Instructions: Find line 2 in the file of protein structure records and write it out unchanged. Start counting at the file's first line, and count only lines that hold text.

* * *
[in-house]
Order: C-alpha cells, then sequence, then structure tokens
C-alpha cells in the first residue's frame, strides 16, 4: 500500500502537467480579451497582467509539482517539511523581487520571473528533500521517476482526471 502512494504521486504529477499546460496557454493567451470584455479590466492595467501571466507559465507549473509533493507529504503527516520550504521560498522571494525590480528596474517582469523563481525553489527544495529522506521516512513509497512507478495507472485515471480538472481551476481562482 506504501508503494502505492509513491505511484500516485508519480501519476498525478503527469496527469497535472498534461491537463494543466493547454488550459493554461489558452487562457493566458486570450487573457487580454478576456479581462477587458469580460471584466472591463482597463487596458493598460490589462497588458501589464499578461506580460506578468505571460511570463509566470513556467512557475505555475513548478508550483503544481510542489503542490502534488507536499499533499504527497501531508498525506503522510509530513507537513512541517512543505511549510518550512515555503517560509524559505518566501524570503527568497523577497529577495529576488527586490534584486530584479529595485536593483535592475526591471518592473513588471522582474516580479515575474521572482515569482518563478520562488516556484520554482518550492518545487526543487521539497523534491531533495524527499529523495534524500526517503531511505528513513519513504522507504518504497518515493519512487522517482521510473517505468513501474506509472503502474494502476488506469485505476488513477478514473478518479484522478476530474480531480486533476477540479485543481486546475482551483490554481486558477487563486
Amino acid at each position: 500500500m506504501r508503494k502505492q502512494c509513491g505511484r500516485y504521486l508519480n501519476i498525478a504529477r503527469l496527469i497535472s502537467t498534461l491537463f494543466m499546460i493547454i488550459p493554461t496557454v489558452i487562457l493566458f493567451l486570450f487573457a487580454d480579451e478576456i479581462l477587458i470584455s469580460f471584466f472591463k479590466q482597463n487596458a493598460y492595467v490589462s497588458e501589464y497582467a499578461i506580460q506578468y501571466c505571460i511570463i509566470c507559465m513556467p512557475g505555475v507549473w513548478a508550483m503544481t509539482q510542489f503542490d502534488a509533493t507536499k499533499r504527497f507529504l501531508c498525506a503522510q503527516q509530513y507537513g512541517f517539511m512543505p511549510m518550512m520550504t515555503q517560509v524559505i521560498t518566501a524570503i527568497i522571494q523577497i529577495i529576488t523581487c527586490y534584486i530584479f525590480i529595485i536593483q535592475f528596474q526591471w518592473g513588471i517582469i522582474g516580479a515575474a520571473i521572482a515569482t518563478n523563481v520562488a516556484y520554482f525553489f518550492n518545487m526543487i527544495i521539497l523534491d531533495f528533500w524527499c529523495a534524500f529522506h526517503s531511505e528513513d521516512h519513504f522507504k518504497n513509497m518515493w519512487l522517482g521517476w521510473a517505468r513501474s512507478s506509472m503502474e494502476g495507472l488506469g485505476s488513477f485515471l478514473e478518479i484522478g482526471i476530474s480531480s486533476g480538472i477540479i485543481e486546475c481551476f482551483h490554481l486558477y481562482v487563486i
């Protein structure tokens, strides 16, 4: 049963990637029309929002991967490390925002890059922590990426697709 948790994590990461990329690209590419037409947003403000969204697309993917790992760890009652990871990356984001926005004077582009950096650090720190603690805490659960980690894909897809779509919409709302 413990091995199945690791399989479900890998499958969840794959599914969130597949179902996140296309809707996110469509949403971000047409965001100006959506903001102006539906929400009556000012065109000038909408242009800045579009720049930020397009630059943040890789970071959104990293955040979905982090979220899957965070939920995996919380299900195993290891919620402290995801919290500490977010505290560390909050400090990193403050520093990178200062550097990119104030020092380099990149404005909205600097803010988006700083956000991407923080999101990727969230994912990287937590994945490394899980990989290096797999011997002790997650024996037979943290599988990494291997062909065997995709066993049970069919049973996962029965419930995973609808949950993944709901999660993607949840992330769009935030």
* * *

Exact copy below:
Order: C-alpha cells, then sequence, then structure tokens